Prime minister Bennett said that the country’s Iron Dome missile defence system is too expensive, and the government is hastening the deployment of laser technology to defend against rocket assaults.
At a security conference, Naftali Bennett described the current generation of technology as a “laser wall.” “— will be deployed in southern Israel within a year. The system’s effectiveness is unknown, but it is intended to be deployed on land, in the air, and at sea in the future to send a deterrent message to archenemy Iran and its proxies.
“If we can intercept a missile or rocket with a few dollars worth of electrical pulses, we will effectively destroy Iran’s ring of fire,” he says
Bennett told Tel Aviv University’s Institute for National Security Studies, “Our friends in the region will benefit from this next generation of air defence.””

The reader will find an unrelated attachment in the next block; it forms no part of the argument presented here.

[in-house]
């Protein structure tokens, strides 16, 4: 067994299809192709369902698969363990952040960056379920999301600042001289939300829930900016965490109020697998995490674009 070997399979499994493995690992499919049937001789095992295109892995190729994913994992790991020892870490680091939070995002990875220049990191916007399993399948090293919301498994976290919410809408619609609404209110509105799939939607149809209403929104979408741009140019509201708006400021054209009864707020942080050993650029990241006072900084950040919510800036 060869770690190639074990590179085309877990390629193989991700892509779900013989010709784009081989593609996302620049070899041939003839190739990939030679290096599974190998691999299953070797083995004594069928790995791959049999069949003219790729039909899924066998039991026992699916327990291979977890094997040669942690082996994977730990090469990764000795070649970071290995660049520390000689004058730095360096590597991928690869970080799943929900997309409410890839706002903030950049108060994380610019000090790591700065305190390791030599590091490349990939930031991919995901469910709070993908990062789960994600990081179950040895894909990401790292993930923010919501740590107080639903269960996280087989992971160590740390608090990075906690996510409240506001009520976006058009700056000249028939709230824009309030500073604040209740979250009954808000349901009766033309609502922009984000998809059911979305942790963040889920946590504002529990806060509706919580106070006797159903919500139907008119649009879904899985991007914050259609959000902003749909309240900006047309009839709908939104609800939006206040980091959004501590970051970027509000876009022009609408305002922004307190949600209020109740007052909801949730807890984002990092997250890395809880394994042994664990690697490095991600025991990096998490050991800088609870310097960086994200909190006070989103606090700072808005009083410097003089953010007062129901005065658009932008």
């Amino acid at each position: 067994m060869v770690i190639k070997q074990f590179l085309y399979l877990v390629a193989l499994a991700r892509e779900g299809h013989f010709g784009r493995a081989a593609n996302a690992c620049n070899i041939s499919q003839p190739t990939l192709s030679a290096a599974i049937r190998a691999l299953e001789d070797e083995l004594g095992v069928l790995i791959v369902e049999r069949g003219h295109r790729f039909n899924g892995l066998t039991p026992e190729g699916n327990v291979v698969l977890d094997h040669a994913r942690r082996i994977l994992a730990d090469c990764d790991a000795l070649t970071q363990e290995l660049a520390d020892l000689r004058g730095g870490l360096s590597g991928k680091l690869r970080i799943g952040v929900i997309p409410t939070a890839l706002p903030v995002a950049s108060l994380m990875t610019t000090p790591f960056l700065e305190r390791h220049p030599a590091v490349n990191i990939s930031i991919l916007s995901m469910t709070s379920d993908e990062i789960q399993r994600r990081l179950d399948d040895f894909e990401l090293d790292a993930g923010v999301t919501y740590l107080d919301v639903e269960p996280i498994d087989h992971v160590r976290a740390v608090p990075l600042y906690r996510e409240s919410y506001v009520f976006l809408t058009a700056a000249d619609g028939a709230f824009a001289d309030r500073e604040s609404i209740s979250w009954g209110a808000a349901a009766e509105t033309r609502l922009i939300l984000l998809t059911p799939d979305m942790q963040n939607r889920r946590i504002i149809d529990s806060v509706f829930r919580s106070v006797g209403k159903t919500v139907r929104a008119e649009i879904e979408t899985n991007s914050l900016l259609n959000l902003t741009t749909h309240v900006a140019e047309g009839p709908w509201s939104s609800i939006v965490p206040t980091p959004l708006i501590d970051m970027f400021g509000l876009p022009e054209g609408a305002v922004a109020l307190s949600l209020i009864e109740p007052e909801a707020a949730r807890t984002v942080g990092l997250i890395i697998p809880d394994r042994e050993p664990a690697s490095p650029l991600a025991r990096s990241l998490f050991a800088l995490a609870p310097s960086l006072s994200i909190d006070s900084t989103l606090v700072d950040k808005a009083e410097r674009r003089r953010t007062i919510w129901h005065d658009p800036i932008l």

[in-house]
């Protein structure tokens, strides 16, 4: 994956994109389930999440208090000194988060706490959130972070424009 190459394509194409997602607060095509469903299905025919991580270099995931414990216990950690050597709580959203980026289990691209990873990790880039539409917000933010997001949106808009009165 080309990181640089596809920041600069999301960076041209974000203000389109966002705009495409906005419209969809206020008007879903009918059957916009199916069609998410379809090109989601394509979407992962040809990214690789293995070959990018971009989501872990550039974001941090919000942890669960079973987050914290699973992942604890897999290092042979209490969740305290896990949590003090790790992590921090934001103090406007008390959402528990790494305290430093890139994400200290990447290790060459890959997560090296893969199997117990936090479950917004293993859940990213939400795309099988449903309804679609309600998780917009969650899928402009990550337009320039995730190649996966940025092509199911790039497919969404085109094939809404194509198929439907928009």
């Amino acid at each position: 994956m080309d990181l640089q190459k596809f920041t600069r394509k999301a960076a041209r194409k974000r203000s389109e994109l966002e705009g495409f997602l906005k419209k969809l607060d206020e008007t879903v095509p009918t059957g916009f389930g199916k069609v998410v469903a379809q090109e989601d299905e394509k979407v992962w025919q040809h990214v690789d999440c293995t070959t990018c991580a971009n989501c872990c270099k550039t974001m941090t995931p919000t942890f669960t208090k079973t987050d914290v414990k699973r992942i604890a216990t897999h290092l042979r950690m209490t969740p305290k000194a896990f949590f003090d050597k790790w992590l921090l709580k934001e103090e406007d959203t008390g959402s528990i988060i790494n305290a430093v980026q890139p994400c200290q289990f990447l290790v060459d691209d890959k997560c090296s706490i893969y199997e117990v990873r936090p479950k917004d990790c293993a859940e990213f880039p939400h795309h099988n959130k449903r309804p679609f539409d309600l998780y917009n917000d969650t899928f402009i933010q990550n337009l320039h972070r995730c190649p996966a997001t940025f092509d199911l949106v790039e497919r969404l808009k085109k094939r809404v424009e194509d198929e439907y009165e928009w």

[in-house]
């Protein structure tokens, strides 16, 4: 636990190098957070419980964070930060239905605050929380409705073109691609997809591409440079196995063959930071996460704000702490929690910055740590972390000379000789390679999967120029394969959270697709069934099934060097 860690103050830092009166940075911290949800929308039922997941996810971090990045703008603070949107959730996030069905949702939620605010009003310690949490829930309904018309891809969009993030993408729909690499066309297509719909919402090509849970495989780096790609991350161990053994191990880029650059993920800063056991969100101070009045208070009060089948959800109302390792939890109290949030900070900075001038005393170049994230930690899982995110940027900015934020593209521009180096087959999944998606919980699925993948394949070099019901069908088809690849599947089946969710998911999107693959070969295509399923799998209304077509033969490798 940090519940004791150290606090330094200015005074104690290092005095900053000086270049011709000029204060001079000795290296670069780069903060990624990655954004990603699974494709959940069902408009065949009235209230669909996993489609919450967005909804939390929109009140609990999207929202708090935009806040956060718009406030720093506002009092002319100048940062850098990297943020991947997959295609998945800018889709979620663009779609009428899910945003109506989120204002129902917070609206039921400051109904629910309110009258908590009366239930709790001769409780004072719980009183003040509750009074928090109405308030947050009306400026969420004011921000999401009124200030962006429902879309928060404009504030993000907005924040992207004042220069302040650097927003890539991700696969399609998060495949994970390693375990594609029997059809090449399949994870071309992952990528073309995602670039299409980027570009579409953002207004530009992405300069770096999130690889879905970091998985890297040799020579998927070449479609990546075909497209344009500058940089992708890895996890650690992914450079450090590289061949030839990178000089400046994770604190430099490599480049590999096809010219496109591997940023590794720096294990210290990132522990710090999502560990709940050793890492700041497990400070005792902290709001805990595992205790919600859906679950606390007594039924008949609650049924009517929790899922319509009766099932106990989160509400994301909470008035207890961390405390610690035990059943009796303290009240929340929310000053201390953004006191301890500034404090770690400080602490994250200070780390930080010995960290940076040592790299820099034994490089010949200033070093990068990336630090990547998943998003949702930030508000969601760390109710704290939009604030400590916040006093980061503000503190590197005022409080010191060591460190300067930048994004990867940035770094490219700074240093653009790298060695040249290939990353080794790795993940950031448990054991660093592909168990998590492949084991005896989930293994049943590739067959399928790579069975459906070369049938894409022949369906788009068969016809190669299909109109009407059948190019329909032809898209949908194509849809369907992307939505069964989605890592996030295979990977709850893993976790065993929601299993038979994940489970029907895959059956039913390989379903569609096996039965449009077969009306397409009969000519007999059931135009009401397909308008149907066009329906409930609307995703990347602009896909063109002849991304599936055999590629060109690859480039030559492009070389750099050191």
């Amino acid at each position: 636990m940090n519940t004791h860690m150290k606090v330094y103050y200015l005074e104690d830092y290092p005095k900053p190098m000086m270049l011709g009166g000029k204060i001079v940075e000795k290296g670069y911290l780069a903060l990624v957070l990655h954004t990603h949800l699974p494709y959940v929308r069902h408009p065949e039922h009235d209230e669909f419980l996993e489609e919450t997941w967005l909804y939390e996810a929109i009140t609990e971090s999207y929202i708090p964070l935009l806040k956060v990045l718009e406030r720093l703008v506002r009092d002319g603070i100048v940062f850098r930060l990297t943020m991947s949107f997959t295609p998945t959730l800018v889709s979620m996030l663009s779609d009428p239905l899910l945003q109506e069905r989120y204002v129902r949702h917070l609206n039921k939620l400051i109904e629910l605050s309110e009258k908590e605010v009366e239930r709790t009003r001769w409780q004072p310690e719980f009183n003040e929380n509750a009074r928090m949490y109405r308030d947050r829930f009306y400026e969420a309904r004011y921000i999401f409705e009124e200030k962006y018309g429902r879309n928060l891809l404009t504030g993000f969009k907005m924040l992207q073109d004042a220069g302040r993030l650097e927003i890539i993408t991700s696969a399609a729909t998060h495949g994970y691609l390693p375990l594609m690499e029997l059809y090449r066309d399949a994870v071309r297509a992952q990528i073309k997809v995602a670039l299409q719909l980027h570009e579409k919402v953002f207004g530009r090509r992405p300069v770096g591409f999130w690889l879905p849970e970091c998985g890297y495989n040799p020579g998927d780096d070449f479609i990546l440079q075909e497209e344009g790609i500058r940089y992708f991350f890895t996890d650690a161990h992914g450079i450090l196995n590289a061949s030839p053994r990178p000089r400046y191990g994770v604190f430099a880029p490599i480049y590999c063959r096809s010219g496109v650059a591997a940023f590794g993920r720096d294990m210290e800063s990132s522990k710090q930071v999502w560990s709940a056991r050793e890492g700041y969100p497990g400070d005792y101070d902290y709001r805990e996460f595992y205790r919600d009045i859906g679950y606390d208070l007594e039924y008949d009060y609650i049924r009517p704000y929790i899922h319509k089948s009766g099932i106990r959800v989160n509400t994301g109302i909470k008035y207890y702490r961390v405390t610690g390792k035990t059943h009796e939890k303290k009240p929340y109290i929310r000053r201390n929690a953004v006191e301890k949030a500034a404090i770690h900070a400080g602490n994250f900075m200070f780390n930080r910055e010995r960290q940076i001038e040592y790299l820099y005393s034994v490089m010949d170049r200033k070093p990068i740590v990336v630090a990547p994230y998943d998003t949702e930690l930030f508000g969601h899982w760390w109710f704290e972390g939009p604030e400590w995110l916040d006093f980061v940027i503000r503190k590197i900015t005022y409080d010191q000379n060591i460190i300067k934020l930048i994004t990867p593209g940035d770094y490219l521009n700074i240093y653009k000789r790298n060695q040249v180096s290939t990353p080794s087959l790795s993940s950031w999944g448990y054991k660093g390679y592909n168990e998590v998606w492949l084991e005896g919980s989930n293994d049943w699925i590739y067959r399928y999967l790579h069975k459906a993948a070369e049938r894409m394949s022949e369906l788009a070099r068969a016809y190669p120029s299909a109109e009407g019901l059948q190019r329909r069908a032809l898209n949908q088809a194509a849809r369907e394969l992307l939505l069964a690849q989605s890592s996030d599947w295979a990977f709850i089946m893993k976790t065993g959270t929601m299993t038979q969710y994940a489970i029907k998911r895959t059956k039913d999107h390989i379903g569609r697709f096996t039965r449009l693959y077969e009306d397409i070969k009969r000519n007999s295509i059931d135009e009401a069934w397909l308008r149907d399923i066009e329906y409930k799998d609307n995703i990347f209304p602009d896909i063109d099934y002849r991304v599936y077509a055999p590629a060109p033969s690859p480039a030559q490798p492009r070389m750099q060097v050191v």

To counter emerging threats, the laser technology will be used in conjunction with the Iron Dome and other systems. Bennett claimed that while someone in Gaza can fire a missile at Israel for a few hundred dollars, intercepting it costs tens of thousands of dollars.
Israel’s military will begin developing a “laser wall” that is expected to be deployed in the future “missiles, rockets, and unmanned aerial vehicles Israel and other countries might utilise the system to counter threats from Iran, which has developed long-range missiles capable of striking Israel.
Successful tests of laser defence systems mounted on aircraft with the goal of intercepting unmanned aircraft have already been reported by Israeli defence officials. According to reports, the laser system can counter longer-range threats at high altitudes regardless of weather conditions.
The Iron Dome was revealed a decade ago, and Israel’s military claims it has been a huge success, with a 90% interception rate against incoming rocket fire during four wars against Hamas in Gaza.